Sony has revealed that the hacker attack suffered by the PlayStation Network earlier this year actually benefited the company as it served to wake up dormant customers and get them more connected to the online service as a whole.


Sony was faced with a serious problem back in April, when hackers attacked the PlayStation Netowrk service and managed to jeopardize almost all of the 77+ million accounts. The Japanese company took down the PSN completely, promising to rebuild its infrastructure in a much more secure manner.

After that, it offered lots of great deals including a Welcome Back package with free games for the PlayStation 3 and PlayStation Network.

This, coupled with the variety of other deals and the new, more secure image of the PSN, meant lots of older customers started using it more often, at least according to So Saida, the senior director of global business strategy and development at Sony, who talked with TechRadar about the hacker attack and how it wound up drawing in new customers for Sony's services.

"Our outage has woken up our dormant customers, we have improved the platform, the content, how you can access your content," Saida explained. "We have increased the revenue of games by 14 per cent. We have acquired 800,000 active users for Music Unlimited, 5 per cent revenue for Video Unlimited and we now have 3 million accounts for this service. We created the welcome back package, which is one of the reasons for the upsurge in activity on the site."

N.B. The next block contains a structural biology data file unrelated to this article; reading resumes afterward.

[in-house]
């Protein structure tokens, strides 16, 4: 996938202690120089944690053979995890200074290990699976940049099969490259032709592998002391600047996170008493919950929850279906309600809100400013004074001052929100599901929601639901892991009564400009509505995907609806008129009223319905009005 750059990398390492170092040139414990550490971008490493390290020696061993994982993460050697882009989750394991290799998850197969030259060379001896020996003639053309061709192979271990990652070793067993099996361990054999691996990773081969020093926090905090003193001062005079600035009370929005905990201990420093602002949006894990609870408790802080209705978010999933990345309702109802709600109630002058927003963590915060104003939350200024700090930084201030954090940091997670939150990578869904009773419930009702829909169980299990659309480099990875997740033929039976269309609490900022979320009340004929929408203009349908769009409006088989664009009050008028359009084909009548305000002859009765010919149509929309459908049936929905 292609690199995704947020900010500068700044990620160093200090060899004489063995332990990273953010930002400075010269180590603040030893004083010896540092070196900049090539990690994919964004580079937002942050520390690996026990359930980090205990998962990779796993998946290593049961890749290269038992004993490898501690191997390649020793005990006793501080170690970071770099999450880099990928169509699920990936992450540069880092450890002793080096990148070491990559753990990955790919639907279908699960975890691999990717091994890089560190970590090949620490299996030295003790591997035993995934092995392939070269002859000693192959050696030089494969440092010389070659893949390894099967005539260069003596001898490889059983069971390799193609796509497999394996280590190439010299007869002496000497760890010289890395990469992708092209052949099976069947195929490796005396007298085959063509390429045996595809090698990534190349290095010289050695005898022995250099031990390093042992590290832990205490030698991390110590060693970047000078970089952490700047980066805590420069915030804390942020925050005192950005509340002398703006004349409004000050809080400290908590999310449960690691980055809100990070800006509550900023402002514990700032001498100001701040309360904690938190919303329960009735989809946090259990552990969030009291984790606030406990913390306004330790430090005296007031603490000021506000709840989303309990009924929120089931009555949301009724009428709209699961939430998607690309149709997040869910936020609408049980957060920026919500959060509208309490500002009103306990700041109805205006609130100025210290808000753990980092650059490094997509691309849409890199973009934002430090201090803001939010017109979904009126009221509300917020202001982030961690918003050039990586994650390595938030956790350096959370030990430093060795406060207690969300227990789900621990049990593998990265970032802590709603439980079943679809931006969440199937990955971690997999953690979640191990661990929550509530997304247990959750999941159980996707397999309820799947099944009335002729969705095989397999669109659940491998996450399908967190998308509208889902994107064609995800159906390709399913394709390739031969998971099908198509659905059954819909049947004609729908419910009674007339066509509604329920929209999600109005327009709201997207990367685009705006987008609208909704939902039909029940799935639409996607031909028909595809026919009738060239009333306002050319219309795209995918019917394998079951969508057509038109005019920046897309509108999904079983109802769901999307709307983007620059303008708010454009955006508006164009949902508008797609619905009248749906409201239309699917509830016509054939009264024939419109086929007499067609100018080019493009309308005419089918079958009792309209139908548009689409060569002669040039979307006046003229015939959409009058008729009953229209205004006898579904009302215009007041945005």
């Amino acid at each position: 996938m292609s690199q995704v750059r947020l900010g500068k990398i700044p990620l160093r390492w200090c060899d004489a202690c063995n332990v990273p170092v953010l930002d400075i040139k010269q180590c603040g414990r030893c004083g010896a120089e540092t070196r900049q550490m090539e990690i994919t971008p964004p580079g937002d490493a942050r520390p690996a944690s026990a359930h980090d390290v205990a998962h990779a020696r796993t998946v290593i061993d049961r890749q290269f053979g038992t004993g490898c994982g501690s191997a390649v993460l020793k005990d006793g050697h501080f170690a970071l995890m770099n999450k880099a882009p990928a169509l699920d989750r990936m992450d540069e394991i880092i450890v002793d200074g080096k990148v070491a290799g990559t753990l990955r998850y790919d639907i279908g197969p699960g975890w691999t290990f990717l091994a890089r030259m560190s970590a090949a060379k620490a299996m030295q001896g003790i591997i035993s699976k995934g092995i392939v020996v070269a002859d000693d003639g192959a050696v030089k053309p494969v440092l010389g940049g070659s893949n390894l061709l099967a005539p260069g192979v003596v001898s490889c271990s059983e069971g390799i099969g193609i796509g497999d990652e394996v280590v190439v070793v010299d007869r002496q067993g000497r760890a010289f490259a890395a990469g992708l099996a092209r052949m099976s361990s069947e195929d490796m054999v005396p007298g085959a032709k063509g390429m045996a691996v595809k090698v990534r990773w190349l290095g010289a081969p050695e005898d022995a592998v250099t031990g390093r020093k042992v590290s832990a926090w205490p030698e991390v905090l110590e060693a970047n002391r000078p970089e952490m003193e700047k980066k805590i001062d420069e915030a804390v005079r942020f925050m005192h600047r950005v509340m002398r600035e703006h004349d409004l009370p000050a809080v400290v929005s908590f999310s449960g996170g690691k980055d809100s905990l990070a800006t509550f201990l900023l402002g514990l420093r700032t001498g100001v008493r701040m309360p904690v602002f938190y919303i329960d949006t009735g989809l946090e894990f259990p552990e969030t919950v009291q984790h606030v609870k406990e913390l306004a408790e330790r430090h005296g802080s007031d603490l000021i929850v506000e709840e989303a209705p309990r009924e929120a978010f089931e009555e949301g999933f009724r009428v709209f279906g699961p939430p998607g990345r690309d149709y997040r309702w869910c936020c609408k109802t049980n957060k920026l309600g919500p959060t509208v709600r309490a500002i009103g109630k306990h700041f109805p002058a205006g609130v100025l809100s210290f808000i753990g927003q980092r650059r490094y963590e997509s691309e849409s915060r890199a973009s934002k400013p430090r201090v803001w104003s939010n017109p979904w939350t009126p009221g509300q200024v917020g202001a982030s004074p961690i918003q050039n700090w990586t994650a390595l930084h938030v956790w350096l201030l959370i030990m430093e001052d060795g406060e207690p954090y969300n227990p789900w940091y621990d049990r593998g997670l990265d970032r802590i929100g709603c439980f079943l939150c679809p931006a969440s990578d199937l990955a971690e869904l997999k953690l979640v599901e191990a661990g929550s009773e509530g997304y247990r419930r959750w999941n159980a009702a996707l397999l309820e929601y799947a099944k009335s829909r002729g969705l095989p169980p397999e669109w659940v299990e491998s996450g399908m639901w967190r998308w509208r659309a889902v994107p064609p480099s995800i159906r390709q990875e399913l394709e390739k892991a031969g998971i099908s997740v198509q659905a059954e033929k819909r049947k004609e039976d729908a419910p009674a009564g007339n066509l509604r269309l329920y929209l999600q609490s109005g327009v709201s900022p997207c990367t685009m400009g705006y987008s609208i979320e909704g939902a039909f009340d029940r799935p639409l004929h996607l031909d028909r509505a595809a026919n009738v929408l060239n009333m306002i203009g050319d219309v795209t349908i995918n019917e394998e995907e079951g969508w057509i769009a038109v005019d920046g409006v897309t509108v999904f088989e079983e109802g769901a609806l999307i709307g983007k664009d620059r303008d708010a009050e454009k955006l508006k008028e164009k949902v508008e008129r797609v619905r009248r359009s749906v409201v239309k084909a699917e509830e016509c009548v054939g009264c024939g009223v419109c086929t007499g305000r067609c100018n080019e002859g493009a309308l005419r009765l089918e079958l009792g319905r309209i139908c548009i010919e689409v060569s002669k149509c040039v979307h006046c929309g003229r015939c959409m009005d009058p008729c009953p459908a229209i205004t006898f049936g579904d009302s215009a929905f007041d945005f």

Saida also emphasized the new security measures taken by Sony and how its reaction was always to share information and details with customers, instead of operating behind closed doors.

"We have put various security issues in place, moved the data centre, automated log-in can now be blocked, we have monitoring system so we can detect it much more sooner. We also have the insurance scheme to protect those customers. We also notify customers if the password strength is not enough.

"Sony has been attacked but we have been upfront and honest and informed the world about what has happened," Saida explained. "Network companies get hacked all the time but do they make a noise about it? This is happening all of the time, it happened to us and it is about educating the consumers, making sure that they have their ID protected."

Sony explained more than once that activity levels on the PlayStation Network are much higher than before, demonstrating that users have gotten past the hacking scandal.